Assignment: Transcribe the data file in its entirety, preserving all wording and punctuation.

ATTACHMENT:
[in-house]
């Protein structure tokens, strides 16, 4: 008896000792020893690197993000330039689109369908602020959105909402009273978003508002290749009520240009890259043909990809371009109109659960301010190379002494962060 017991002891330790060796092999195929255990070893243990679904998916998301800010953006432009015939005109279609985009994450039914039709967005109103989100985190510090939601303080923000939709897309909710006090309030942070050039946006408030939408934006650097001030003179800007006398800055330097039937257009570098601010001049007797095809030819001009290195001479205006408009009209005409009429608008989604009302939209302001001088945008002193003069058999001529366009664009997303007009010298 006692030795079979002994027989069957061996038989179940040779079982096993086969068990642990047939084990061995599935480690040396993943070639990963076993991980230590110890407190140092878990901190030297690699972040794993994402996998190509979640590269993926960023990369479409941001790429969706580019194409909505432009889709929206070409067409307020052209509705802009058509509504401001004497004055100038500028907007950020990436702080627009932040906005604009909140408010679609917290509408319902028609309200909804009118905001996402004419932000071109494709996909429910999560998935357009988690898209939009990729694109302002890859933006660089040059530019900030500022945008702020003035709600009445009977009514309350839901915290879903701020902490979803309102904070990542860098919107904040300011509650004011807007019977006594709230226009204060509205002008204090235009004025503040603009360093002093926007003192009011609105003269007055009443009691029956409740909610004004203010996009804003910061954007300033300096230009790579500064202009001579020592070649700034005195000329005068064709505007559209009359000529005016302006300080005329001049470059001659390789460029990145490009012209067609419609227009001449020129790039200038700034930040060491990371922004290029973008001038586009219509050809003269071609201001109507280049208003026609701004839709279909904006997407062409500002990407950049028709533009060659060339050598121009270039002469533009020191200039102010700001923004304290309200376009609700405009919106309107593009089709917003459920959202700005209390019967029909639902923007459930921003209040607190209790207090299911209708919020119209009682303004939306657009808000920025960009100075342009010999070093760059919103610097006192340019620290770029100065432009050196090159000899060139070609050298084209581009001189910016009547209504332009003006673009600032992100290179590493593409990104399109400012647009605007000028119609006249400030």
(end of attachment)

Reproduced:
[in-house]
């Protein structure tokens, strides 16, 4: 008896000792020893690197993000330039689109369908602020959105909402009273978003508002290749009520240009890259043909990809371009109109659960301010190379002494962060 017991002891330790060796092999195929255990070893243990679904998916998301800010953006432009015939005109279609985009994450039914039709967005109103989100985190510090939601303080923000939709897309909710006090309030942070050039946006408030939408934006650097001030003179800007006398800055330097039937257009570098601010001049007797095809030819001009290195001479205006408009009209005409009429608008989604009302939209302001001088945008002193003069058999001529366009664009997303007009010298 006692030795079979002994027989069957061996038989179940040779079982096993086969068990642990047939084990061995599935480690040396993943070639990963076993991980230590110890407190140092878990901190030297690699972040794993994402996998190509979640590269993926960023990369479409941001790429969706580019194409909505432009889709929206070409067409307020052209509705802009058509509504401001004497004055100038500028907007950020990436702080627009932040906005604009909140408010679609917290509408319902028609309200909804009118905001996402004419932000071109494709996909429910999560998935357009988690898209939009990729694109302002890859933006660089040059530019900030500022945008702020003035709600009445009977009514309350839901915290879903701020902490979803309102904070990542860098919107904040300011509650004011807007019977006594709230226009204060509205002008204090235009004025503040603009360093002093926007003192009011609105003269007055009443009691029956409740909610004004203010996009804003910061954007300033300096230009790579500064202009001579020592070649700034005195000329005068064709505007559209009359000529005016302006300080005329001049470059001659390789460029990145490009012209067609419609227009001449020129790039200038700034930040060491990371922004290029973008001038586009219509050809003269071609201001109507280049208003026609701004839709279909904006997407062409500002990407950049028709533009060659060339050598121009270039002469533009020191200039102010700001923004304290309200376009609700405009919106309107593009089709917003459920959202700005209390019967029909639902923007459930921003209040607190209790207090299911209708919020119209009682303004939306657009808000920025960009100075342009010999070093760059919103610097006192340019620290770029100065432009050196090159000899060139070609050298084209581009001189910016009547209504332009003006673009600032992100290179590493593409990104399109400012647009605007000028119609006249400030």